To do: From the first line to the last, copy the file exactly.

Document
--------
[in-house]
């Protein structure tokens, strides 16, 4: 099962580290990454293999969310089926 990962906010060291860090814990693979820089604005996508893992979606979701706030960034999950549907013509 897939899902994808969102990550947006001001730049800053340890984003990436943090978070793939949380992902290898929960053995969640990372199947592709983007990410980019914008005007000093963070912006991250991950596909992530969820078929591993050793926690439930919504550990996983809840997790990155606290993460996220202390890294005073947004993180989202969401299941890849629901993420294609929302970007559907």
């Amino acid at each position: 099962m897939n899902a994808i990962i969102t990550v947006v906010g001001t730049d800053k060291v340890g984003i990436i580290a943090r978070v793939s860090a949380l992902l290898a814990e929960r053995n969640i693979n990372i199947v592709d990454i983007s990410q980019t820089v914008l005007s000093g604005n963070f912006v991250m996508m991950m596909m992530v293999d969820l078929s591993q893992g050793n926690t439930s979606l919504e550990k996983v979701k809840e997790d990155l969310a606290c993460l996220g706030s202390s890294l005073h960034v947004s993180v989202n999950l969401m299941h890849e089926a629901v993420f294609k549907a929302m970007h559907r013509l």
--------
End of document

[in-house]
């Protein structure tokens, strides 16, 4: 099962580290990454293999969310089926 990962906010060291860090814990693979820089604005996508893992979606979701706030960034999950549907013509 897939899902994808969102990550947006001001730049800053340890984003990436943090978070793939949380992902290898929960053995969640990372199947592709983007990410980019914008005007000093963070912006991250991950596909992530969820078929591993050793926690439930919504550990996983809840997790990155606290993460996220202390890294005073947004993180989202969401299941890849629901993420294609929302970007559907």
């Amino acid at each position: 099962m897939n899902a994808i990962i969102t990550v947006v906010g001001t730049d800053k060291v340890g984003i990436i580290a943090r978070v793939s860090a949380l992902l290898a814990e929960r053995n969640i693979n990372i199947v592709d990454i983007s990410q980019t820089v914008l005007s000093g604005n963070f912006v991250m996508m991950m596909m992530v293999d969820l078929s591993q893992g050793n926690t439930s979606l919504e550990k996983v979701k809840e997790d990155l969310a606290c993460l996220g706030s202390s890294l005073h960034v947004s993180v989202n999950l969401m299941h890849e089926a629901v993420f294609k549907a929302m970007h559907r013509l």